Of course, there’s Bloody, Bloody Andrew Jackson. He was an extremely controversial man who was quick-tempered, showy, and self-publicizing. Although he had a great amount of personal wealth, he was the champion of “the little man”, like ordinary farmers, against the established political elite of the east coast. Jackson shocked the country when he came to power in 1828. Jackson was such a populist that at his inauguration so many people showed up to drink that the White House was severely damaged. Jackson also didn’t believe that he was bound by the constitution, by refusing to follow an order by the Supreme Court to push Cherokee Indians off their lands. Jackson instead made a “deal” with a member of the Cherokee Nation, not seen as the actual leader, and then sent the military in to remove the Native Americans. The removal, known as the Trail of Tears, led to the deaths of 4,000 Cherokee. Odd, no? Like Trump, he had won the most votes in the electoral college, but the elites saw him as a vulgar outsider and often denounced him as being obnoxious.
Now here we are 150 years later, and we have experienced the leadership, or lack thereof, of charlatan Donald Trump. Let us ignore the devastation that is still unfolding; the 160,000 plus innocent lives lost from a virus that other nations handled with ease. Donald Trump will Go down in history as one of the biggest mistake’s democracy has ever allowed. Since elected, half of the U.S. population lost their jobs, countless environmental, labor and consumer regulations were rescinded and a country that was once seen as a leader in the global good is now viewed as lacking. The United States is mocked and pitied, when we were once feared by evil dictators and admired by struggling peoples looking for a better way. Agencies like the FBI, CIA, OSHA, the NLRB and the US DOL have been deemed almost useless under Trump and unionization has seen attacks at pre-1930’s levels. Before trying to eliminate pensions for all public sector workers (including cops who irrationally support him), he appointed judges on the US Supreme Court whose life mission is to eliminate collective bargaining. Within a year of taking office, Trump made all public workplaces open shop and Right to Work. It will take decades to evaluate its detrimental impacts. Under Trump, federal mercenaries have been sent to violently squash peaceful protests and a tired electorate is unsure of what is true or not under an unregulated internet news system.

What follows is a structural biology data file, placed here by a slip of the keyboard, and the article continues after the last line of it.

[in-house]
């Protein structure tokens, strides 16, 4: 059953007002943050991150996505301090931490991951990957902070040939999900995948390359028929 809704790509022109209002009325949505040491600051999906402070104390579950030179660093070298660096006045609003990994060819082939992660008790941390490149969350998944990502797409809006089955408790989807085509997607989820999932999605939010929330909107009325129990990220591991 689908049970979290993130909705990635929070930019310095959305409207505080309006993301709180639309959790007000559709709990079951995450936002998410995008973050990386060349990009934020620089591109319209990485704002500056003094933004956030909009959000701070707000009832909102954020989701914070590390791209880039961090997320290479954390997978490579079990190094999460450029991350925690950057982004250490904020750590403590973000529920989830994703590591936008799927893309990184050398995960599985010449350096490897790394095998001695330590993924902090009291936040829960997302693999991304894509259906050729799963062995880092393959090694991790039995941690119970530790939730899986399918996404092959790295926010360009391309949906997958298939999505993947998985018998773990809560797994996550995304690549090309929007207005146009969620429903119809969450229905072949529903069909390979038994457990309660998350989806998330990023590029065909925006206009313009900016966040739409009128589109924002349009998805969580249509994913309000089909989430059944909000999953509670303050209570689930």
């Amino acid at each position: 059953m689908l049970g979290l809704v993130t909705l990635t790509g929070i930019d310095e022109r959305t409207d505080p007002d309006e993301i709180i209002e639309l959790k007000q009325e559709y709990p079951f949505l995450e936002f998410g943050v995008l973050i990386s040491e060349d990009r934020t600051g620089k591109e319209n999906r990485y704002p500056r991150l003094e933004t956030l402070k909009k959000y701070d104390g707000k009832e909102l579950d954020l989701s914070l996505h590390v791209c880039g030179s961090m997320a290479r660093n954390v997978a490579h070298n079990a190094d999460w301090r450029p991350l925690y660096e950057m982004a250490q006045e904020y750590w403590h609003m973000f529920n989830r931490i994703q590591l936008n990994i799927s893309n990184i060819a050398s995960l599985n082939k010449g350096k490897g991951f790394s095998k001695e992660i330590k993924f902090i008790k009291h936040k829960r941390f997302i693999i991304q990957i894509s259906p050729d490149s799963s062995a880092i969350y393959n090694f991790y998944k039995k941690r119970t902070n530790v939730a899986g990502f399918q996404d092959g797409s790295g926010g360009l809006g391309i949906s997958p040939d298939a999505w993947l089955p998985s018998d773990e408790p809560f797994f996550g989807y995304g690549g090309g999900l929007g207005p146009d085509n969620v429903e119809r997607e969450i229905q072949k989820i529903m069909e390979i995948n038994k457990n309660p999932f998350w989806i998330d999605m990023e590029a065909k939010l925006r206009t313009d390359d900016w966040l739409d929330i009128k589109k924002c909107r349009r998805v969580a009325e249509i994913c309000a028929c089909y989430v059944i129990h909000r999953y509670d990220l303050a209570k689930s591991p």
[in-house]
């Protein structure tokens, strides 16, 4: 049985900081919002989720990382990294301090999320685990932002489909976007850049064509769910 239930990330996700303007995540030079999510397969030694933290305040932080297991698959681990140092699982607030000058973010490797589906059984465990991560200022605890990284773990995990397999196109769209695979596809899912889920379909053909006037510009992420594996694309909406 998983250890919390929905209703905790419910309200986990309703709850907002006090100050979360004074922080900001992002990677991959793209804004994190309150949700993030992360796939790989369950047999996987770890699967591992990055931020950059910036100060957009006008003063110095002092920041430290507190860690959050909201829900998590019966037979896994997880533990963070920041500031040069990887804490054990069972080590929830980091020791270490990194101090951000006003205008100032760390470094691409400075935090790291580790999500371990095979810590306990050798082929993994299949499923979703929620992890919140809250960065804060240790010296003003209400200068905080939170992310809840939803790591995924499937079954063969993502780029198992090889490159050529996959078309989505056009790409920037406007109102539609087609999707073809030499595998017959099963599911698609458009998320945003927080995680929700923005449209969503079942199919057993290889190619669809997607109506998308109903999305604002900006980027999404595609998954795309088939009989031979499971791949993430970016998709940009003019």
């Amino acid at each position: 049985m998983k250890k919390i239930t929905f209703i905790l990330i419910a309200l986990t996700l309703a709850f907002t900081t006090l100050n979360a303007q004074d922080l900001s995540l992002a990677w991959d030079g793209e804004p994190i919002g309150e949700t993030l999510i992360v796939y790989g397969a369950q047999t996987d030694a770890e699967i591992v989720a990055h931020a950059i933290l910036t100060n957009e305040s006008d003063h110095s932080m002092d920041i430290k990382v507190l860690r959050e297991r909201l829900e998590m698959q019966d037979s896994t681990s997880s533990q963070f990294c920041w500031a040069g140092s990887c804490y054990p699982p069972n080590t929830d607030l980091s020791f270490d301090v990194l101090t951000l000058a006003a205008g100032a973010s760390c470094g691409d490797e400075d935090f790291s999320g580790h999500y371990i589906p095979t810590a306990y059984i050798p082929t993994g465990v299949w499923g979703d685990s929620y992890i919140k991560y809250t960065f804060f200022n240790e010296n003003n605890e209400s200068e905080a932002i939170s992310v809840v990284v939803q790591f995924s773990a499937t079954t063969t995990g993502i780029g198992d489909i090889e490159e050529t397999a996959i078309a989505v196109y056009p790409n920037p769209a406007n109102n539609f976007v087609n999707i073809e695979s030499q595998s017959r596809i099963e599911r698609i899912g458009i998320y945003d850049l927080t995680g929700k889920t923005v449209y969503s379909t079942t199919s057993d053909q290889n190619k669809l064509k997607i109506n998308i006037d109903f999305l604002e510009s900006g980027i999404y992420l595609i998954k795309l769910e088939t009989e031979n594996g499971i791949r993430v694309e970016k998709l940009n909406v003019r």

America has been around for 240 years. It has seen the rise of both great and terrible presidents. Whatever happens, or happened, over the next four years, our beaten and battered nation should survive it again. There has been blood and he has been a great American embarrassment following the legacy of Jackson, Grant and Harding.
Pictured above is one of Trump's federal mercenaries attacking an unarmed woman in Portland, protesting for Black Lives Matter.
The story was originally written by Katie Hogan back in December of 2016. With Trump's first term coming to an end, we wanted to look back and see where Trump would rank. What do you think? Let us know on Facebook, Twitter, or Instagram. -Kris LaGrange